“Even if such data capture processes were refined to be more specific to individual premises, I am not convinced the effect would be any different. For example, if ambulance crews routinely started noting the pub or bar at which someone was found heavily inebriated and needing A&E, this data still wouldn’t show where that person drank all their alcohol or in what quantities.”
Reduce the blood alcohol limit for driving in England and Wales to 50mg/100ml, starting with drivers under the age of 21
Chase said: “Serious injuries and deaths from drink-driving are falling. In 2012, the most recent year for which we have statistics, the number of people seriously injured in drink-drive accidents fell by 6%. Fatalities have fallen to their lowest level since detailed recording began. Between 1979 and 2012, drink-drive deaths fell by 85% — from 1,640 to 230. Obviously even one such death is one too many, but it is hard to see the justification for reducing the limit still further given this evidence.”
Dave Nichols, spokesman for road safety charity Brake, welcomed the call as “hundreds of people die every year at the hands of someone who got behind the wheel after consuming alcohol”. He added: “Evidence clearly shows that even small amounts of alcohol affect your ability to drive safely and that is why we would urge the committee to go one step further and join our calls to get the Government to introduce a zero-tolerance drink drive limit of 20mg per 100ml of blood.”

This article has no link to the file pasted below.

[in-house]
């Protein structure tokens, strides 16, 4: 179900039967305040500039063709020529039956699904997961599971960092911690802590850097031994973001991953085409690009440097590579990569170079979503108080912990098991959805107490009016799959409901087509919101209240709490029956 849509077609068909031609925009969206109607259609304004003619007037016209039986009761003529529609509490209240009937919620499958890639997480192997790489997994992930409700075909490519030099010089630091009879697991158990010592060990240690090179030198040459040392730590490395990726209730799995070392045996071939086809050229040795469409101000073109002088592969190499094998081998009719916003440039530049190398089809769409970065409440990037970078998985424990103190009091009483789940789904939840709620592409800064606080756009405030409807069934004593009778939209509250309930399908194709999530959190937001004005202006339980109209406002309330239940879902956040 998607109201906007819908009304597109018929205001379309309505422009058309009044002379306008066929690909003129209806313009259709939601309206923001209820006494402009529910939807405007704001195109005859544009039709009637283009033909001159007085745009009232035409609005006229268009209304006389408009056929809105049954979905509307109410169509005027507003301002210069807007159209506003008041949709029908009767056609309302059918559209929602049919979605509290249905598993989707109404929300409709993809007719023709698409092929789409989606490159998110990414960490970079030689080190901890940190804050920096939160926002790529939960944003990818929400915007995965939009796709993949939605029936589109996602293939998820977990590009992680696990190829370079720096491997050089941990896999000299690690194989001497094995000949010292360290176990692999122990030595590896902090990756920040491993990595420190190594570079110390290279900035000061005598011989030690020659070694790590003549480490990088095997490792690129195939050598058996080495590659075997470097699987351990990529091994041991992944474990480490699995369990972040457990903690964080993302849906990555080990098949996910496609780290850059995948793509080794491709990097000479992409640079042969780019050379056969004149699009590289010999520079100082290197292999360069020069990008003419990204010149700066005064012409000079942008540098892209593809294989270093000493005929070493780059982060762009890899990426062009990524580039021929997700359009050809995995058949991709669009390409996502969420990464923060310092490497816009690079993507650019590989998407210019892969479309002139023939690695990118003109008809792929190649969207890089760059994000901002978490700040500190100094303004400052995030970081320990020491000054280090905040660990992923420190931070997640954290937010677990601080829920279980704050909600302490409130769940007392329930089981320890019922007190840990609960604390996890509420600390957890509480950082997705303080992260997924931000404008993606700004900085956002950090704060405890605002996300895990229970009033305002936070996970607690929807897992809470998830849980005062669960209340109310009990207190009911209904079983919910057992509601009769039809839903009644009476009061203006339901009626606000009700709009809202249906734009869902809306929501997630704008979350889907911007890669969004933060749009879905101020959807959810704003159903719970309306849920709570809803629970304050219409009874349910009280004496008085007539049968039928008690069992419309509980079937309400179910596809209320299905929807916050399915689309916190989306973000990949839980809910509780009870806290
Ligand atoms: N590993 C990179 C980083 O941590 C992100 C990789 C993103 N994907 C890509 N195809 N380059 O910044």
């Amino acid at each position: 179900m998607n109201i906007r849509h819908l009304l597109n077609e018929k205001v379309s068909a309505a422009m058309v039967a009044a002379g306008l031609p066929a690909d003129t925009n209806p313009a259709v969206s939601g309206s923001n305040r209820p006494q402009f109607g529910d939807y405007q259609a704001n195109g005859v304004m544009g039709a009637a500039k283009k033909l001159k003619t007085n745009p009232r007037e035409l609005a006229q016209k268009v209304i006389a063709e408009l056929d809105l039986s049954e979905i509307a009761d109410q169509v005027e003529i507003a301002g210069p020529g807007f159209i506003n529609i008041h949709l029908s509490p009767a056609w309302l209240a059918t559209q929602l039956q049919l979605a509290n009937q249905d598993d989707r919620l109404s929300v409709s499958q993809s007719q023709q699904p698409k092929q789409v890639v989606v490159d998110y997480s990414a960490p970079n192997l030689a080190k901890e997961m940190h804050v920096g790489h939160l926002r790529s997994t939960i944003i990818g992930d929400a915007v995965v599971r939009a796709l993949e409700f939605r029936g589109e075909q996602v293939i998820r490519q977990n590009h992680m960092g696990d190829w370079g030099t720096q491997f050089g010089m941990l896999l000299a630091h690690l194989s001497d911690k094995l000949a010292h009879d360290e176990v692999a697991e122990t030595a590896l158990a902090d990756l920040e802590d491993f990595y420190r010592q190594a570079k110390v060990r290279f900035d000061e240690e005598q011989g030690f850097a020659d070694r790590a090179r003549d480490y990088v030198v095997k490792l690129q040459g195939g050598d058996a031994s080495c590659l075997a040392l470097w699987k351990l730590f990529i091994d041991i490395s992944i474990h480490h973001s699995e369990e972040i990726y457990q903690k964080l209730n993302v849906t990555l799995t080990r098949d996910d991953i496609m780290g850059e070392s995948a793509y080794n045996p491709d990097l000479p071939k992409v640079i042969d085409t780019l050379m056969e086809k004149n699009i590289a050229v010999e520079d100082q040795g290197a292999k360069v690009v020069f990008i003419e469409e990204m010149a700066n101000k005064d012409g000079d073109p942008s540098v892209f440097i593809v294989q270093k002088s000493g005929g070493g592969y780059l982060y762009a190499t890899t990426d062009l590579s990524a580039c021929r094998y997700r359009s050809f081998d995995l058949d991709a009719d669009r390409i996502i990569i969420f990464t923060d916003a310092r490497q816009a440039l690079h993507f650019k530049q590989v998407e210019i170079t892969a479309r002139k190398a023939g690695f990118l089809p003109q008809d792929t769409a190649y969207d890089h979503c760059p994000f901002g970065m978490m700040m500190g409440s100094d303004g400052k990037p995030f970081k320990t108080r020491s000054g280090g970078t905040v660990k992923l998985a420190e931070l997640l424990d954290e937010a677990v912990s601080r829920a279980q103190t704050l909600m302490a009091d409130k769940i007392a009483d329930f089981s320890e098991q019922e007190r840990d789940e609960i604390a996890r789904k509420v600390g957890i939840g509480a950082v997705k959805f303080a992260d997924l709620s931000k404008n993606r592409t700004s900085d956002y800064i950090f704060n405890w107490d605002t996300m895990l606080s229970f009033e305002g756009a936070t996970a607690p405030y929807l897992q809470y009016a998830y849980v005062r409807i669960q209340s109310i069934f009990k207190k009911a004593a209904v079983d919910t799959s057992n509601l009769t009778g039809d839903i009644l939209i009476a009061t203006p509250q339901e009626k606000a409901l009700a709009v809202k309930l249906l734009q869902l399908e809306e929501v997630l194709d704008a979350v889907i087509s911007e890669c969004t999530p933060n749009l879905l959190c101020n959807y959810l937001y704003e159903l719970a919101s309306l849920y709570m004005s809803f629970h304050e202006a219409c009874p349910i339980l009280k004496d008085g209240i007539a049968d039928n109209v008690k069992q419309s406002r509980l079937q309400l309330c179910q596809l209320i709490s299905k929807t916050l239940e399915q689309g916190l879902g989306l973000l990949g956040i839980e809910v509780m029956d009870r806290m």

A Department for Transport spokesman said there were currently no plans to alter the drink-drive limit but said tackling drink driving was “a priority”.
Strengthening regulation of alcohol marketing to protect children and young people
Sarah Hanratty, deputy chief executive of alcohol responsibility body, The Portman Group, said: “The Code of Practice regulates alcohol sponsorships of sports, music and cultural events and was created in consultation with, and is supported by, the leading rights holders. The code requires drinks producers to promote responsible drinking through their sponsorship agreements.